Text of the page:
An MIT alumnus has developed a platform that leverages the collective intelligence of crowds to gamify the process of labeling medical data for AI companies, thereby advancing the field.

 During his time at MIT's Center for Collective Intelligence, Erik Duhaime, PhD '19, observed his wife, a medical student, using study apps that featured flashcards and quizzes. His own research had revealed that, collectively, medical students could classify skin lesions more accurately than professional dermatologists. This insight led Duhaime to create Centaur Labs, a company that developed the DiagnosUs mobile app. The app collects opinions from medical experts on real-world scientific and biomedical data, rewarding users with small cash prizes for accurate assessments. These opinions contribute to the training and improvement of AI algorithms used by medical AI companies.

The concept merges the desire of medical experts to enhance their skills with the pressing need for well-labeled medical data for various applications, including biotechnology, pharmaceutical development, and medical device commercialization. Duhaime's approach harnesses the wisdom of crowds phenomenon, combining the opinions of participants who excel in specific tasks to surpass the accuracy of individual professionals. By measuring performance and identifying complementary expertise, the platform functions as a supercharged second opinion system, facilitating improved medical diagnoses.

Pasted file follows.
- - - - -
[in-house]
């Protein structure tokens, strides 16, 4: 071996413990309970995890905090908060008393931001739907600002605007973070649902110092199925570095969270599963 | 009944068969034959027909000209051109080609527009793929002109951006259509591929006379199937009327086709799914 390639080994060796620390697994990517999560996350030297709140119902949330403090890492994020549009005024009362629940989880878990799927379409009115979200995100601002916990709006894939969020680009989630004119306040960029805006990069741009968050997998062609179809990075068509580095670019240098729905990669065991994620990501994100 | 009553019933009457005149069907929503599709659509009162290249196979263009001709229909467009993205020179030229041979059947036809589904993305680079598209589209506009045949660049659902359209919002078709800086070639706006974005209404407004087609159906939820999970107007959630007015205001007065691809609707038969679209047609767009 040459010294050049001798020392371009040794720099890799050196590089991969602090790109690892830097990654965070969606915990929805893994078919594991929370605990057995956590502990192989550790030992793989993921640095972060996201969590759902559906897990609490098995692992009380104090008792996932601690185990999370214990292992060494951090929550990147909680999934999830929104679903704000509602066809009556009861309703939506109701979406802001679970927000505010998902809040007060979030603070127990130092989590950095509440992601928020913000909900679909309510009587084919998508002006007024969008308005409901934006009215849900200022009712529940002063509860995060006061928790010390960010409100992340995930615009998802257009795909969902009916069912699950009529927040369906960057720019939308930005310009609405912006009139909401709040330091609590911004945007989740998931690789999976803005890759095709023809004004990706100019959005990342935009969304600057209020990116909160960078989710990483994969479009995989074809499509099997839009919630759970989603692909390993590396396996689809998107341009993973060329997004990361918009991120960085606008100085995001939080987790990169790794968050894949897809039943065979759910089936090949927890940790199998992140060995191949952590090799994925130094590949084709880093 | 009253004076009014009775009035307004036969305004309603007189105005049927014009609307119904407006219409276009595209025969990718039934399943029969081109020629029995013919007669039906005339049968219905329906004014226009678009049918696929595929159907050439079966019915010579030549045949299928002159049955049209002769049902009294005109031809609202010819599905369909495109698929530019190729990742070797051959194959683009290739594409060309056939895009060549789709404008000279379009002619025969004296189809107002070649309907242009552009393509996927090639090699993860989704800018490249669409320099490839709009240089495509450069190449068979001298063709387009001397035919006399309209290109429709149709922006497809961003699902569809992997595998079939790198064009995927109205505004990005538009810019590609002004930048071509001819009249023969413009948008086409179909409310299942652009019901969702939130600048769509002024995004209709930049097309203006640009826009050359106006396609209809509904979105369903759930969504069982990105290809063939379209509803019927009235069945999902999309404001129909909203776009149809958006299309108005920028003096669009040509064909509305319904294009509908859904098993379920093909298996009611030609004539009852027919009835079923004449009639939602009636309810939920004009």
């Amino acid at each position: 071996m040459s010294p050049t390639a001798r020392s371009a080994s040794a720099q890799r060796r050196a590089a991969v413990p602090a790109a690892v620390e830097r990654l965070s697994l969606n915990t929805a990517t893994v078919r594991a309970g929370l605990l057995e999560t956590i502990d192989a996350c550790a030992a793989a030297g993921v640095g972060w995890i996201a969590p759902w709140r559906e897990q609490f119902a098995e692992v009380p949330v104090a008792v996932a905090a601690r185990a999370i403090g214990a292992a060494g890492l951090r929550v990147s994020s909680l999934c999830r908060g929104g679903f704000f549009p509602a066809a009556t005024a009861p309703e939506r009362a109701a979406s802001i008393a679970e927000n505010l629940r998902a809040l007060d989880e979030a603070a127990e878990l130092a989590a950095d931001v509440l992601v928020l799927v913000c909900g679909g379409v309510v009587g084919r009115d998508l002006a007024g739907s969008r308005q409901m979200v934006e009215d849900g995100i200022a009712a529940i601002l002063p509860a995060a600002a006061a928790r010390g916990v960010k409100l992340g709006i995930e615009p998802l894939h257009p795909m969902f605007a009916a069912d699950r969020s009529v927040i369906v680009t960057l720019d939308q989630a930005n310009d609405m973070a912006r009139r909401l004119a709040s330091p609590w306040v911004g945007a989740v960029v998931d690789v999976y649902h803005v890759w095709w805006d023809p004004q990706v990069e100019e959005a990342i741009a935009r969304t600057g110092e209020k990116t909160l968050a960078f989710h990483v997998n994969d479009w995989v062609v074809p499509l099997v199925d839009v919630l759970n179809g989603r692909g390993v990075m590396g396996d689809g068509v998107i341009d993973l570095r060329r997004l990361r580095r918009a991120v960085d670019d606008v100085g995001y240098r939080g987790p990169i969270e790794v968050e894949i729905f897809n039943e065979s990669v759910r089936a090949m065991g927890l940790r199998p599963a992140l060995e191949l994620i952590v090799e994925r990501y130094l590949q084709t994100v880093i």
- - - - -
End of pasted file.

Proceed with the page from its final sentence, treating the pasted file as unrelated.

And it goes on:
Centaur Labs, founded by Duhaime with co-founders Zach Rausnitz and Tom Gellatly, has garnered a significant user base, with tens of thousands of individuals, including medical students, doctors, nurses, and other medical professionals, actively using the DiagnosUs app. The platform collects millions of opinions weekly from around the world, offering users a practical means to test and refine their skills through real cases.

In contrast to traditional data labeling and AI content moderation methods typically outsourced to low-resource countries, Centaur's gamified approach proves both effective and enjoyable. The platform's accuracy has been validated through studies involving lung ultrasounds and dermoscopic images, where crowdsourced labeling outperformed experts in some cases. Beyond images, the platform also accommodates video, audio, and text data, as well as waveforms from electroencephalograms (EEGs) and electrocardiograms (ECGs).

Centaur Labs has discovered exceptional performers in unexpected places, such as medical students from Ghana surpassing experienced epileptologists in an EEG pattern contest. As AI continues to reshape work dynamics, Duhaime envisions Centaur Labs serving as an ongoing check on AI models, not only for training purposes but also for monitoring and providing human judgment in conjunction with algorithms. With humans and AI algorithms increasingly intertwined, Duhaime believes Centaur Labs has a vital role to play in the evolving digital landscape, integrating expert human judgment throughout various stages of the value chain.